UPDATE 7-Brent oil rises above $110, EIA gasoline draw supports

* Cushing stocks fall 1.5 mln barrels, US total gains -EIA

* Gasoline stocks fall 1.8 mln barrels vs forecast for rise

* Libyan oil production at just 155,000 bpd - NOC official

(Adds EIA data, updates prices)

LONDON, May 29 (Reuters) - Brent crude rose above $110 a barrel on Thursday on signs of stronger demand from top oil consumer the United States, with a sharp drop in U.S. gasoline stocks adding to data showing a strengthening economy.

The U.S. Energy Information Administration (EIA) reported gasoline stocks in the United States fell 1.8 million barrels last week, countering expectations for a rise and posting a bigger draw than reported by an industry group on Wednesday.

U.S. crude stocks rose overall by 1.7 million barrels, the EIA said, though they fell by 1.5 million barrels at Cushing, Oklahoma, delivery point of the U.S. crude oil futures contract.

The brighter demand outlook underpinned prices already boosted by concerns about the loss of most supply from Libya and as the situation in Ukraine creates a widening rift between the West and Russia, the world's second-largest oil exporter.

Brent crude was up 63 cents at $110.44 a barrel by 1503 GMT, setting a new high for the day after the EIA data, and after losing 21 cents on Wednesday.

U.S. crude oil gained 56 cents to $103.28 after ending Wednesday down $1.39 as traders booked profits.

Still, some investors looking at price charts saw the market as prone to a correction as it has risen close to the top of the narrow price band in which it has traded for much of 2014.

"Futures prices are still supported by the risk premium related to Libya and Ukraine, though most of that is priced in by now," Andrey Kryuchenkov at VTB Capital in London said.

"There are signs of weakness, though, with prices in the physical market easing and expectations of more cargoes coming out of the North Sea in June. Brent prices may pull back towards $107 a barrel."

In the North Sea spot market, cargoes of Forties crude oil, the largest crude stream underpinning the Brent futures contract, fell to a discount of 85 cents a barrel versus dated Brent on Wednesday, the weakest level in two years.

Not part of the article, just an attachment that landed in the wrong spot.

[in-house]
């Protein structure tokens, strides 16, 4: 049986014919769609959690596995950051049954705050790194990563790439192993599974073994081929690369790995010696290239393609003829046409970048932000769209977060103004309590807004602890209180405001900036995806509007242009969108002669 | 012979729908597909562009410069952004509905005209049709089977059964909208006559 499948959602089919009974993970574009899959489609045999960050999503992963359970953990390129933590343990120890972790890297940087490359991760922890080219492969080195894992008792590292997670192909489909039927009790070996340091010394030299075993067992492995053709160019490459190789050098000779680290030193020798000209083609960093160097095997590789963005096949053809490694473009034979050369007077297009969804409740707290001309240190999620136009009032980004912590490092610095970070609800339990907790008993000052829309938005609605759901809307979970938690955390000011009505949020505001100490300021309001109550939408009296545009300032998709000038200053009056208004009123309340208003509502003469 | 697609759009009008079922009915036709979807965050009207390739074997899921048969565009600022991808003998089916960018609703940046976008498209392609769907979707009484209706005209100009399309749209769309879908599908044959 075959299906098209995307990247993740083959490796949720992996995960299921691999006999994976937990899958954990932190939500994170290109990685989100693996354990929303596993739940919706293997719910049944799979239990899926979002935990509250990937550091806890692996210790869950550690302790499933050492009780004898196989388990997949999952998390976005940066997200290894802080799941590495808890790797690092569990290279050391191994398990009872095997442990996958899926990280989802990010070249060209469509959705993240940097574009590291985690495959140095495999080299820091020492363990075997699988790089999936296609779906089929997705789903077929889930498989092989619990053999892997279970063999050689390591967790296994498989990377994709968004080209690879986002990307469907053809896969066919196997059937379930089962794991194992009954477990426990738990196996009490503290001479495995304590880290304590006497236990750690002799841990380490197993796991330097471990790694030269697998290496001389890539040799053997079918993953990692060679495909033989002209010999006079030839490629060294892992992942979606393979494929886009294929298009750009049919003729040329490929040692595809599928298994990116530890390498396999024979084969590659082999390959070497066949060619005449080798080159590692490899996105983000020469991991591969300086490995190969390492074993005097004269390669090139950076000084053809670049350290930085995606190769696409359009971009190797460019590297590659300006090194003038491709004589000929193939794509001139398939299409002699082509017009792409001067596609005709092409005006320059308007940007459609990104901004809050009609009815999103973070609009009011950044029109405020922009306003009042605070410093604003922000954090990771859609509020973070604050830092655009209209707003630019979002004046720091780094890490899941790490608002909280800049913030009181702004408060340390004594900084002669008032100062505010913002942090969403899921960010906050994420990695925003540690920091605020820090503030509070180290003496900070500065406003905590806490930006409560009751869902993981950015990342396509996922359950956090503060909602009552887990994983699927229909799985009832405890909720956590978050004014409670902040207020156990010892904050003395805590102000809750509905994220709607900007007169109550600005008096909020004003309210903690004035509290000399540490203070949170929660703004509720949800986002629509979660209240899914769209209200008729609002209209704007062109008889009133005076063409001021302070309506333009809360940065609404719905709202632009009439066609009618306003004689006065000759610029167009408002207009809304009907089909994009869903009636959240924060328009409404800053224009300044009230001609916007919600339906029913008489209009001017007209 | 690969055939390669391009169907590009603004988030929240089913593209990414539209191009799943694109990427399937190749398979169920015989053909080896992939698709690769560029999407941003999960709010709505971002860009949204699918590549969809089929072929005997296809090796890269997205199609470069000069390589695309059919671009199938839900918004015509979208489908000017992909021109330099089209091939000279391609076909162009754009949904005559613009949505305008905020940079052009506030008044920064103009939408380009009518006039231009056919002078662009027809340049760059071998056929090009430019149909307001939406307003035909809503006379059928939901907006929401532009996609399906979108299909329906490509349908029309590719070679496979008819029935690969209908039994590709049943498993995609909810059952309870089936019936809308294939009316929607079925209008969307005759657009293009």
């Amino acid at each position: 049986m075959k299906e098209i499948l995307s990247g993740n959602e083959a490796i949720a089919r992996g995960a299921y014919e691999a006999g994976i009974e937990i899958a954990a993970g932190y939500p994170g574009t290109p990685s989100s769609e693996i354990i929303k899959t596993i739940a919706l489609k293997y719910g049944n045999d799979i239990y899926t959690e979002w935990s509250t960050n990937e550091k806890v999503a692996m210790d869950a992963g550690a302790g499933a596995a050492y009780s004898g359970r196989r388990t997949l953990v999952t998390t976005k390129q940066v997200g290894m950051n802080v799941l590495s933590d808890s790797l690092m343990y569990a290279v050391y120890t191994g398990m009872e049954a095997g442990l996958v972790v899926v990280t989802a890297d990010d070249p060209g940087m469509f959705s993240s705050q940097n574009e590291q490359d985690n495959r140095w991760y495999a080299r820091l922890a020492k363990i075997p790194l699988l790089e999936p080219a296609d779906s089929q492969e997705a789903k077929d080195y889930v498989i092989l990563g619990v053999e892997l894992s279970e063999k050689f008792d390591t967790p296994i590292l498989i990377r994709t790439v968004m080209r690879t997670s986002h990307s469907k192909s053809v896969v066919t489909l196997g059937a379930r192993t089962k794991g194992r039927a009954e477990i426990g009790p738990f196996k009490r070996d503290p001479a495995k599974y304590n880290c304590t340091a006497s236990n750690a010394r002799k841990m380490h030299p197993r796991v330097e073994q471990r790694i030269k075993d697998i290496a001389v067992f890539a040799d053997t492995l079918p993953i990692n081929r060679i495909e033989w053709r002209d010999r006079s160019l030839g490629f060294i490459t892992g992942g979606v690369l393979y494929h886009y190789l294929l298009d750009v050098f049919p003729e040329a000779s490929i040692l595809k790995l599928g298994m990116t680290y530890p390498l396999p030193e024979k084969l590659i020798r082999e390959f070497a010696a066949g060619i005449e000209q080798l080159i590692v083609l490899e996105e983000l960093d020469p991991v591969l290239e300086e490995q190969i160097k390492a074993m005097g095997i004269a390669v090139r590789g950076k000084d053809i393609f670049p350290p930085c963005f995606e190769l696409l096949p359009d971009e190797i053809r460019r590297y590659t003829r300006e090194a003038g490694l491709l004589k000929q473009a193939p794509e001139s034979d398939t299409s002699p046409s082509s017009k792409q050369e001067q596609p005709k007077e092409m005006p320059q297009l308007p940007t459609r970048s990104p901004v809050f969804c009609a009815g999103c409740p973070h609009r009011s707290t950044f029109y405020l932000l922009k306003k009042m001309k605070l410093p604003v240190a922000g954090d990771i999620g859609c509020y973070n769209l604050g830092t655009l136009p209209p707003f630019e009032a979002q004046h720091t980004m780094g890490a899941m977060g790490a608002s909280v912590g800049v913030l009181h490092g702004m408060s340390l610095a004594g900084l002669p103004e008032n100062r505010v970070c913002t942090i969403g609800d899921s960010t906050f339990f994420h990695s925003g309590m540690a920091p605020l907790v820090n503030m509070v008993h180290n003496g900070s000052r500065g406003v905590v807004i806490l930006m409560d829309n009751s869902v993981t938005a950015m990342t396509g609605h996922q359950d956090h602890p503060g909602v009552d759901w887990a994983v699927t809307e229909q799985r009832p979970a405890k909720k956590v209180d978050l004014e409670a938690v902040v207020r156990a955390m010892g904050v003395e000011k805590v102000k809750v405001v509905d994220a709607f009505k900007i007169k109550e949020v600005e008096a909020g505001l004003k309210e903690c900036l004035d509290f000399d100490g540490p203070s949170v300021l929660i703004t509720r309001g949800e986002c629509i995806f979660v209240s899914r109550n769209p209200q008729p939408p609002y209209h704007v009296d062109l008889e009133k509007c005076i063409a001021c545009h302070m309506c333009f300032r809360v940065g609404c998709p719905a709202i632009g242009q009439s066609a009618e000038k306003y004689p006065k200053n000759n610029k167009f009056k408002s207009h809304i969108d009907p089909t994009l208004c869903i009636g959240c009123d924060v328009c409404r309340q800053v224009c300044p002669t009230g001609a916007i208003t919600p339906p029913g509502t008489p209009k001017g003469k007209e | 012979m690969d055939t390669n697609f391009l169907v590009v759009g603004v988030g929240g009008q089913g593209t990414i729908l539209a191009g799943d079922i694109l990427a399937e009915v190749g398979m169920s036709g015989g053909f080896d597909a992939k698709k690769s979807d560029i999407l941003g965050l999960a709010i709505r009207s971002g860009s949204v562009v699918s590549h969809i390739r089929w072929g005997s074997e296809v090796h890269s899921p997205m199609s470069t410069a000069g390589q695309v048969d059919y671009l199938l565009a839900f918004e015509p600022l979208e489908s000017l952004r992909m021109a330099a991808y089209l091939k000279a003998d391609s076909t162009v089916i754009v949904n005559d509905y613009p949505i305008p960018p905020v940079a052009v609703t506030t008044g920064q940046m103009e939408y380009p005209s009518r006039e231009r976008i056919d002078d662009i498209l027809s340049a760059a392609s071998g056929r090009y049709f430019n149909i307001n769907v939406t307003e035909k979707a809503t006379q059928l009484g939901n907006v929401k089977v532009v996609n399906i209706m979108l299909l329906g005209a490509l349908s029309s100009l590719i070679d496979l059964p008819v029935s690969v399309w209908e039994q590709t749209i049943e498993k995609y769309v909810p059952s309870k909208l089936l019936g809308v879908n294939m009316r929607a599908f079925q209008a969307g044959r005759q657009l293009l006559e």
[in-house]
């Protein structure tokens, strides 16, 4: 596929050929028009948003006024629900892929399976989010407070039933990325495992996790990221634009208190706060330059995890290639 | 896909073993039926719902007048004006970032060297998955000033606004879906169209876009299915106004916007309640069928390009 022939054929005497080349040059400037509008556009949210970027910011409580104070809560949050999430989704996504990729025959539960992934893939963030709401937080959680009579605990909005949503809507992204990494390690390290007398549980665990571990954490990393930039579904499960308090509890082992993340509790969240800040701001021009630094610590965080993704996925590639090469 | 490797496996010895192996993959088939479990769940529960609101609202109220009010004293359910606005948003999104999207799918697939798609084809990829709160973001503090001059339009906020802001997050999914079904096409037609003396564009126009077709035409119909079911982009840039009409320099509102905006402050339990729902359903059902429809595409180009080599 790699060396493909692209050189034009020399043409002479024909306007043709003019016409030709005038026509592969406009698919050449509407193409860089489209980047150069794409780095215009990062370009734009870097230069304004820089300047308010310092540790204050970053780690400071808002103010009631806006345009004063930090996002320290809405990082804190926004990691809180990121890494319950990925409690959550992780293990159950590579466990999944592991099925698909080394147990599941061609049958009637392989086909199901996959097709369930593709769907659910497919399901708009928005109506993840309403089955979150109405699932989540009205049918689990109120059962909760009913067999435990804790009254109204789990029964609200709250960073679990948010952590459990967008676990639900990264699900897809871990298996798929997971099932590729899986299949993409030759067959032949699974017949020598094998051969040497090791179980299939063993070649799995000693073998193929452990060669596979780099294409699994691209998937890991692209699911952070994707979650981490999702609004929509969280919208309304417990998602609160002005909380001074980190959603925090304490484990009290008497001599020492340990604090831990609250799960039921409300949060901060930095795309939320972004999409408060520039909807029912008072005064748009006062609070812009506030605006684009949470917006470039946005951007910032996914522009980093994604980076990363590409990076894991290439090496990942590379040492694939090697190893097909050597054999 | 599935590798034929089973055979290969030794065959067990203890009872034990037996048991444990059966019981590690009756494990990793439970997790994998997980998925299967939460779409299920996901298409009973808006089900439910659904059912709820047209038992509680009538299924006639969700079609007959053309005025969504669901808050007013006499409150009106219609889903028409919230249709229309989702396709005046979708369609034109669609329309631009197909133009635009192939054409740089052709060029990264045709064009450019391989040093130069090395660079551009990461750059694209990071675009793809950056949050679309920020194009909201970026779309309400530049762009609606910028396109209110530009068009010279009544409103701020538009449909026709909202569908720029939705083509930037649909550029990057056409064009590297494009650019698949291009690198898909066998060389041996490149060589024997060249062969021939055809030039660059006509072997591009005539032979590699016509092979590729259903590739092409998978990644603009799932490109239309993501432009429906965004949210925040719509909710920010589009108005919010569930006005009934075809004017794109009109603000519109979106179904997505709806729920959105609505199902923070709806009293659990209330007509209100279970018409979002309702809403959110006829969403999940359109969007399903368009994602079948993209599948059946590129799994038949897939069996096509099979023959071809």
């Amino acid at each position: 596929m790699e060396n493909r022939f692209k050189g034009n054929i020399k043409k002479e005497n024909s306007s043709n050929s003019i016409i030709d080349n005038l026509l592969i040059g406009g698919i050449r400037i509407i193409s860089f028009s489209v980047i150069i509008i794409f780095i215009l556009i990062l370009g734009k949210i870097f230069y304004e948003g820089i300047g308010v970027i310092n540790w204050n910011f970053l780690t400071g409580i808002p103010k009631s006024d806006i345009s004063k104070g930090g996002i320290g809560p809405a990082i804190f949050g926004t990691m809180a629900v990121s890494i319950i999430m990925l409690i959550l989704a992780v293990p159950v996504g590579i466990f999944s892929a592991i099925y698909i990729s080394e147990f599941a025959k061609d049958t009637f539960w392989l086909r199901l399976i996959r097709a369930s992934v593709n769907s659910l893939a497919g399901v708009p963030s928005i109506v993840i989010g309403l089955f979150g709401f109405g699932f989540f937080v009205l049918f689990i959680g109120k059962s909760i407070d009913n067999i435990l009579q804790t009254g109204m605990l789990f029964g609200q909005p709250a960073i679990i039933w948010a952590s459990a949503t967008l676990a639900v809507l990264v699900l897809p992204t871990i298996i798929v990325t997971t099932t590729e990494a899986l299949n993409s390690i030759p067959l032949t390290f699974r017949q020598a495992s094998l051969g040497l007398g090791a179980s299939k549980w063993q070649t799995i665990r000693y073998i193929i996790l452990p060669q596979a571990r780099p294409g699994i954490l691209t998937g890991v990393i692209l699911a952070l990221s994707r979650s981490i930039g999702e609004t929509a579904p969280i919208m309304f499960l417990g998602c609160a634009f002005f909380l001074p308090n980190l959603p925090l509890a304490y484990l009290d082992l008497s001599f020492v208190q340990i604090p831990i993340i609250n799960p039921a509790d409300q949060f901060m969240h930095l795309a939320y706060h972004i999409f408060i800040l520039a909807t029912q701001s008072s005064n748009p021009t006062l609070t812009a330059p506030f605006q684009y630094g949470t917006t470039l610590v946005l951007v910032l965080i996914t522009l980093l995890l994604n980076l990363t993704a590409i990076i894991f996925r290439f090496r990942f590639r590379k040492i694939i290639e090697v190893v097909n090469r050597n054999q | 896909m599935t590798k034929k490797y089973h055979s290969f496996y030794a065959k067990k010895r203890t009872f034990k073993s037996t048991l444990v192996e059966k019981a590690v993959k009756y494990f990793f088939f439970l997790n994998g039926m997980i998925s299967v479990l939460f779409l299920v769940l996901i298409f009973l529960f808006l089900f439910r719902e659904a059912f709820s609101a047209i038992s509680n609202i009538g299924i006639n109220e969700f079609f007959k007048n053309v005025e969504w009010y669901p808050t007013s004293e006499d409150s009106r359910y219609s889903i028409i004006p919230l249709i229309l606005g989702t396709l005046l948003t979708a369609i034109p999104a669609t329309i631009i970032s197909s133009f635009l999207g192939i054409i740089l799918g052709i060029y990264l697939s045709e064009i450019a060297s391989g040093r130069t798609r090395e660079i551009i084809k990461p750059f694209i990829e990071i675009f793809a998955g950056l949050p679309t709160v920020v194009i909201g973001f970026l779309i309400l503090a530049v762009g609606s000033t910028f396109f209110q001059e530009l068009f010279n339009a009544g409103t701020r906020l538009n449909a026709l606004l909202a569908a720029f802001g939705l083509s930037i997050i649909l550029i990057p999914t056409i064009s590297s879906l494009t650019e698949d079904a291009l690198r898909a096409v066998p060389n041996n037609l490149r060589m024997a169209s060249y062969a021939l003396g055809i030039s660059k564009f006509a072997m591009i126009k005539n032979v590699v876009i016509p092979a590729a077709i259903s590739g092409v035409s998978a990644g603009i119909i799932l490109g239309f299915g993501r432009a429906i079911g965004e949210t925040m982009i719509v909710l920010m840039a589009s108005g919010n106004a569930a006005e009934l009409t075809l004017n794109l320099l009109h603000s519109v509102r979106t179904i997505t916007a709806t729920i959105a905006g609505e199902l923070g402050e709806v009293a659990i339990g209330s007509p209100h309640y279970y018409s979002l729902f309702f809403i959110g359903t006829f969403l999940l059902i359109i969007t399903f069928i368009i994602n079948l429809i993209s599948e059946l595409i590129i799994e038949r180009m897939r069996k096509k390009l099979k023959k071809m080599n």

The U.S. benchmark fell more sharply than Brent overnight because it failed to breach key resistance at $105 a barrel, said Ken Hasegawa, a commodity sales manager at Newedge Japan.

Brent has recovered 3 percent from a low of $106.85 touched on May 1, while the U.S. benchmark has gained more than 4 percent over the same period.


U.S. crude's discount to Brent was around $7.10 a barrel on Wednesday, increasing by almost $1.50 a barrel in the past two sessions and above the average difference of $6.86 between the two benchmarks over the last 50 days.

On Wednesday, the United States reported a larger-than-expected drop in jobless claims, in the latest sign that the economy of the world's largest oil consumer is strengthening.

That overshadowed data showing a contraction in the economy in the first quarter, which has been largely blamed on the very severe winter.

In Libya, acting prime minister, Abdullah Al-Thinni, refused to hand over power to a newly elected premier after questioning his legitimacy in a deepening confrontation among the OPEC nation's rival factions.

Libya's oil output has dropped to just 155,000 barrels per day (bpd) amid the current political crisis, a National Oil Company official said on Monday, well below the post-civil war peak near 1.4 million bpd.

Oil traders were watching the situation in Ukraine, where pro-Russian separatists shot down an army helicopter on Thursday, as government forces pressed ahead with an offensive to crush rebellions in the east following the election of a new president.

(Additional reporting by Manash Goswami in Singapore; editing by Jane Baird, Keiron Henderson and Pravin Char)